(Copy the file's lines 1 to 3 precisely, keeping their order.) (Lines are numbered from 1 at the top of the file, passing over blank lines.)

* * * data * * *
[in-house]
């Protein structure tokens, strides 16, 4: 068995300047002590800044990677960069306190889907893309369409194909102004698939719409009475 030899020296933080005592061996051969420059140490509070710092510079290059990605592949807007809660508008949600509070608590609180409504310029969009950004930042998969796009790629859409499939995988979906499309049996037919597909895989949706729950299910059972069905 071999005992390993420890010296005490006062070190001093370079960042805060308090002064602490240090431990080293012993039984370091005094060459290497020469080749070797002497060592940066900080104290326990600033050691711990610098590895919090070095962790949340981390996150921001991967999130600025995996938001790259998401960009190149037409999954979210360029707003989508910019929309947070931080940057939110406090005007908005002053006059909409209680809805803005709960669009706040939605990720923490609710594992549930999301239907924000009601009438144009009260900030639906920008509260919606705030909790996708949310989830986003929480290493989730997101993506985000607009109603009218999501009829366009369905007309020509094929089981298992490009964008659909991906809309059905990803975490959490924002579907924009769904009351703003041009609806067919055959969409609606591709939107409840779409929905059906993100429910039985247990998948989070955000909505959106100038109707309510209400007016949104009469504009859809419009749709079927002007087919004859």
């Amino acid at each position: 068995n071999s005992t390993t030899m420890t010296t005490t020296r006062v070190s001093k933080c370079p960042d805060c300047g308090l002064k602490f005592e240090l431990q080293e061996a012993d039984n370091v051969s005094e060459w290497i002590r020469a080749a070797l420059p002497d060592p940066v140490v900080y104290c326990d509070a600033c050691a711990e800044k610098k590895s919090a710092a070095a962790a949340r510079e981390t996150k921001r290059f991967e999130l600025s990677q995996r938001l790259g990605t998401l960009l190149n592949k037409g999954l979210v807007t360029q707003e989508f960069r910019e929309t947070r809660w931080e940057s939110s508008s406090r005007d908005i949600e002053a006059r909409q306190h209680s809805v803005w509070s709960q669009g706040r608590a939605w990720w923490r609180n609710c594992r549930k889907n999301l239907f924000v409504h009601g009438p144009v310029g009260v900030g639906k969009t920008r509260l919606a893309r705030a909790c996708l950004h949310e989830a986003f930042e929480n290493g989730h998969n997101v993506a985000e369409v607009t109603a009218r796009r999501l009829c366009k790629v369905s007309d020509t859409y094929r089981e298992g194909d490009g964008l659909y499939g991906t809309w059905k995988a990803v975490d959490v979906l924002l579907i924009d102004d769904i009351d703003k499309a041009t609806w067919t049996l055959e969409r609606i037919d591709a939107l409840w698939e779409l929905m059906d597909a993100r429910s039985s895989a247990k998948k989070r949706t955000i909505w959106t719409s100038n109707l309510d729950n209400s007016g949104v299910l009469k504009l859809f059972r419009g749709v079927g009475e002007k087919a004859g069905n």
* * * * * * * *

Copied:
[in-house]
């Protein structure tokens, strides 16, 4: 068995300047002590800044990677960069306190889907893309369409194909102004698939719409009475 030899020296933080005592061996051969420059140490509070710092510079290059990605592949807007809660508008949600509070608590609180409504310029969009950004930042998969796009790629859409499939995988979906499309049996037919597909895989949706729950299910059972069905 071999005992390993420890010296005490006062070190001093370079960042805060308090002064602490240090431990080293012993039984370091005094060459290497020469080749070797002497060592940066900080104290326990600033050691711990610098590895919090070095962790949340981390996150921001991967999130600025995996938001790259998401960009190149037409999954979210360029707003989508910019929309947070931080940057939110406090005007908005002053006059909409209680809805803005709960669009706040939605990720923490609710594992549930999301239907924000009601009438144009009260900030639906920008509260919606705030909790996708949310989830986003929480290493989730997101993506985000607009109603009218999501009829366009369905007309020509094929089981298992490009964008659909991906809309059905990803975490959490924002579907924009769904009351703003041009609806067919055959969409609606591709939107409840779409929905059906993100429910039985247990998948989070955000909505959106100038109707309510209400007016949104009469504009859809419009749709079927002007087919004859």
């Amino acid at each position: 068995n071999s005992t390993t030899m420890t010296t005490t020296r006062v070190s001093k933080c370079p960042d805060c300047g308090l002064k602490f005592e240090l431990q080293e061996a012993d039984n370091v051969s005094e060459w290497i002590r020469a080749a070797l420059p002497d060592p940066v140490v900080y104290c326990d509070a600033c050691a711990e800044k610098k590895s919090a710092a070095a962790a949340r510079e981390t996150k921001r290059f991967e999130l600025s990677q995996r938001l790259g990605t998401l960009l190149n592949k037409g999954l979210v807007t360029q707003e989508f960069r910019e929309t947070r809660w931080e940057s939110s508008s406090r005007d908005i949600e002053a006059r909409q306190h209680s809805v803005w509070s709960q669009g706040r608590a939605w990720w923490r609180n609710c594992r549930k889907n999301l239907f924000v409504h009601g009438p144009v310029g009260v900030g639906k969009t920008r509260l919606a893309r705030a909790c996708l950004h949310e989830a986003f930042e929480n290493g989730h998969n997101v993506a985000e369409v607009t109603a009218r796009r999501l009829c366009k790629v369905s007309d020509t859409y094929r089981e298992g194909d490009g964008l659909y499939g991906t809309w059905k995988a990803v975490d959490v979906l924002l579907i924009d102004d769904i009351d703003k499309a041009t609806w067919t049996l055959e969409r609606i037919d591709a939107l409840w698939e779409l929905m059906d597909a993100r429910s039985s895989a247990k998948k989070r949706t955000i909505w959106t719409s100038n109707l309510d729950n209400s007016g949104v299910l009469k504009l859809f059972r419009g749709v079927g009475e002007k087919a004859g069905n």